Sunday May 24 - Hallelujah for Freedom
Vocalist/pianist Allison Crowe and her Canadian band-mates, guitarist Billie Woods and percussionist Laurent Boucher, have been welcomed into Germany - their reception by Frankfurt's Federal Border Police being night-and-day to what was experienced at London's Gatwick airport just days earlier. (A fourth member of the quartet, bassist Dave Baird, is visiting family in Scotland.)
Crowe has performed in the UK each year since 2005, including heralded concerts and benefits from Brighton, England to Durness, Scotland and numerous communities between them. She performed famously at the John Lennon Northern Lights Festival in 2007 - on stage between the UK's Poet Laureate Carol Ann Duffy and the Queen's Master of Music, Sir Peter Maxwell Davies. Just weeks after her last visit, unbeknownst to Crowe and her UK concert presenters, the government brought in new anti-terrorist and anti-illegal immigrant legislation. These new rules target artists and academics.
In what can seem a world gone mad with paranoia and xenophobia, when fear and anger are too present in our lives, let it be noted that people can and do still treat one other with respect and not just suspicion. Hallelujah.
|Visiting Artists and Academics|
To: UK Parliament
The UK Home Office has introduced new bureaucratic procedures for organisations that wish to invite non-EU artists and academics to the UK. As professionals committed to the principles of internationalism and cultural exchange, we are dismayed by these new regulations - which will curb our invitations to non-EU artists and academics to visit the UK for talks, artist residencies, conferences and temporary exhibitions.
The system is costly to both the host organisation and to the visitor, and has already meant a number of cancelled exhibitions and concerts. All non-EU visitors now must apply for a visa in person, and supply biometric data, electronic fingerprint scans and a digital photograph. The Home Office’s 158-page guideline document also outlines new controls over visitors’ day-to-day activity: visitors must show that they have at least £800 pounds of personal savings, which have been held for at least three months prior to the date of their application; the host organisation must keep copies of the visitor’s passport and their UK Biometric Card, and a history of their contact details; and if the visitor does not turn up to their studio or place of work, or their whereabouts is unknown, the organisation is legally obliged to inform the UK Border Agency.
We, the undersigned, believe that these Home Office restrictions discriminate against our overseas colleagues on the grounds of their nationality and financial resources, and will be particularly detrimental to artists from developing countries, and those with low income. Such restrictions will damage the vital contribution made by global artists and scholars to cultural, intellectual and civic life in the UK.
The above petition is one of the cornerstones of a movement growing from within and without the UK. (Click on the links to view the petition and read the many comments which explain the real issues. For an overview, you can download and read the report: "UK Arts and Culture: Cancelled by Order of the Home Office". )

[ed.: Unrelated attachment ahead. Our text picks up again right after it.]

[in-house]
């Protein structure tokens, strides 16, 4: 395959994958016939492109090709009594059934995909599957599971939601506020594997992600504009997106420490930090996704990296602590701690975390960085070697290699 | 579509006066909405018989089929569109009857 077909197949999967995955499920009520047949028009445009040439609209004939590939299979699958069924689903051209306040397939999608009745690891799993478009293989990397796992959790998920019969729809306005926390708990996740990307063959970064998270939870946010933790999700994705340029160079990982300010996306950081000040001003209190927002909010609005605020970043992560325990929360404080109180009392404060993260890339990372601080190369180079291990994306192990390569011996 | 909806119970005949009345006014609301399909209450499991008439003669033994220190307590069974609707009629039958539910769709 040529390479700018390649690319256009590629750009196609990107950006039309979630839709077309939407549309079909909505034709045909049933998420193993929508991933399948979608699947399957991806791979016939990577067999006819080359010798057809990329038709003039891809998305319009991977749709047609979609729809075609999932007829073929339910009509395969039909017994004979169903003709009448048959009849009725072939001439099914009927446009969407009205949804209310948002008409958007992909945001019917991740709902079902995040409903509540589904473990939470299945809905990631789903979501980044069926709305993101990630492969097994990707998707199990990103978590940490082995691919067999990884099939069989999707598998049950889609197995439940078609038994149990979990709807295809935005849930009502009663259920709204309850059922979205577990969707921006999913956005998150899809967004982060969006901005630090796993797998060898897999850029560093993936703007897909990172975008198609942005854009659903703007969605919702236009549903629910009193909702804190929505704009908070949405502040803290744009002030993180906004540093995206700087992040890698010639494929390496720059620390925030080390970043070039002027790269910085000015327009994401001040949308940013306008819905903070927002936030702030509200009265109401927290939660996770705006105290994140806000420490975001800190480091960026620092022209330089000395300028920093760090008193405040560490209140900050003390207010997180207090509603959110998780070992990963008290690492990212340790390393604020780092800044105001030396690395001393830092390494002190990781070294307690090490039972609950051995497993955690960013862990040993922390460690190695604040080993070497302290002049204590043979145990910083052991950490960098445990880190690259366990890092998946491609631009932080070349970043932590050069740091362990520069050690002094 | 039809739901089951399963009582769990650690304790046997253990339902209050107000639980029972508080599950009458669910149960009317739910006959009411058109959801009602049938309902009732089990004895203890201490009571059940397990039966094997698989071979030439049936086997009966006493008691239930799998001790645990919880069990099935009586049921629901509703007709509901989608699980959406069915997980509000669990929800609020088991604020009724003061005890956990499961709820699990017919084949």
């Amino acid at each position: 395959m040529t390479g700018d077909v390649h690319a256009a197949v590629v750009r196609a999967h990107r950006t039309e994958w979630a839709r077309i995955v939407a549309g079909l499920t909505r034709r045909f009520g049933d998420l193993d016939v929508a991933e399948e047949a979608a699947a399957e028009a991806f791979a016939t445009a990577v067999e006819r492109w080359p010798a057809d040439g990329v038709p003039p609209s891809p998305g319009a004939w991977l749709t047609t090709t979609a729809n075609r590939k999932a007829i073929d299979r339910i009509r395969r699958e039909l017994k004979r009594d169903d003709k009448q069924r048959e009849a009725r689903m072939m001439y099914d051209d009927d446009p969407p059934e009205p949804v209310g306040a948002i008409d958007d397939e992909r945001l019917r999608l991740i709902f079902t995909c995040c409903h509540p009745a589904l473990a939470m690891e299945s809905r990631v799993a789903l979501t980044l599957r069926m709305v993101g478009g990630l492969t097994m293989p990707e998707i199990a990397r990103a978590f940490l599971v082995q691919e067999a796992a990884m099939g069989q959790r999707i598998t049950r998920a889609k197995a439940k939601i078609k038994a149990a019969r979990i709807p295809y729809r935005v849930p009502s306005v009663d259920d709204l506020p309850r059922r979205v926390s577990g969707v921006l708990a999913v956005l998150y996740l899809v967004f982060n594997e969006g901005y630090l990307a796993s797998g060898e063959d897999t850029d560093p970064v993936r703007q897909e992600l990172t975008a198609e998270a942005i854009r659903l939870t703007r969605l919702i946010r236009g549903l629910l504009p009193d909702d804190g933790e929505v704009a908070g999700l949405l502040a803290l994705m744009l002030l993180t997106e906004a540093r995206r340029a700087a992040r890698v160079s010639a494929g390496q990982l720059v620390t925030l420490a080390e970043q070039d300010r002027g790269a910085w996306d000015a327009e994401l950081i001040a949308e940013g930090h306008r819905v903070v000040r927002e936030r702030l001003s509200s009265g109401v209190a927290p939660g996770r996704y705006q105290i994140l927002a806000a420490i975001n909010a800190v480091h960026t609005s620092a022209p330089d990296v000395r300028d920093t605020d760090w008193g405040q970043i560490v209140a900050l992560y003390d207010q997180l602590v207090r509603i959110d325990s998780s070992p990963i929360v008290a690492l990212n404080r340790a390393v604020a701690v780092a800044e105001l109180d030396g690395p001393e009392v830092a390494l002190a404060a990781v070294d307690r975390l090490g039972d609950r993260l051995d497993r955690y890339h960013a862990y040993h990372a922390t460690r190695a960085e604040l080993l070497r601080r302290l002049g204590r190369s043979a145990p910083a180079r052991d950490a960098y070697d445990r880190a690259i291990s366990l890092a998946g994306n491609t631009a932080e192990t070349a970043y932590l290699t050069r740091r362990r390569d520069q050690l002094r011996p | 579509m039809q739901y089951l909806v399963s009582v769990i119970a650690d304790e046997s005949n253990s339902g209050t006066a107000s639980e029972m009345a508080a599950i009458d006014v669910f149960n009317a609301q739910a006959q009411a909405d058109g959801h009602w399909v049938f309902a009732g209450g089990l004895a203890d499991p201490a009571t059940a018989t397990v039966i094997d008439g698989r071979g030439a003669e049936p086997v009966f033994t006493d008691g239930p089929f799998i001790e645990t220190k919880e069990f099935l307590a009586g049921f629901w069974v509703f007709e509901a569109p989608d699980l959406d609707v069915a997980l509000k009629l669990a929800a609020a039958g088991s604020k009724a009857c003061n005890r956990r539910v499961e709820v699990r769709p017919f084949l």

In sharp contrast to the UK government's extremism is the approach seen in other parts of Europe.
The Ministry of Foreign Affairs of the Czech Republic, for example, spells out its policy this way:
"A work permit is not required of a foreign national whose execution of office does not exceed seven consecutive calendar days or a total of 30 days in a calendar year, and if he/she is: a performing artist, an educator, member of a university academic staff, a scientist or member of a research and development staff taking part in a scientific conference or meeting, a pupil or student under 26 years of age, a sportsman/sportswoman, a person procuring the supplies of goods or services in the Czech Republic or a person supplying such services or goods, or a person carrying out assembly works under a commercial agreement, or carrying out warranty and repair works."
In the UK, many are protesting. Many more people, however, have yet to even hear of the new rules that discriminate against artists and academics among others.
Not a single person working in association with either of the music venues where Allison Crowe's band was scheduled to perform this week - in Scotland and England (places Crowe loves and where she has performed numerous times since 2005) - had knowledge of the UK's Home Office's new process. Nor could they imagine that for non-EU acts (outside of those classified as "non-Visa naitonals" - Canadians and Australians), a Sponsor must be party to a process that involves collecting fingerprints and "biometric (retinal+) scans" (a controversial practice itself) etc. of musicians, scholars, tango-dancers, magicians and other similarly threatening visitors.
Instead, the awareness campaign happens when a Russian pianist cancels a visit after 18 years of performing in the UK - as was the case for Grigory Sokolov, described as the greatest classical pianist alive today - Top artists battle visa clampdown. It happens when a Canadian journalist is detained, interrogated and deported as happened recently to Leah McLaren - and was reported in national Canadian newspaper, The Globe and Mail: CRUEL BRITANNIA: God may save the Queen, but what about the rest of us? It happens when a nation's artists and educators team up to declare we need to End pernicious controls on artistic freedom.
And whatever rules a government - in Canada, America, the UK or elsewhere - chooses to put in place, whether they're right or wrong, it's due time to return reason and humanity to the process.
We look to our artists to reflect on life's truths and show them to us in unique light. Allison Crowe is a musician - here is how she says it: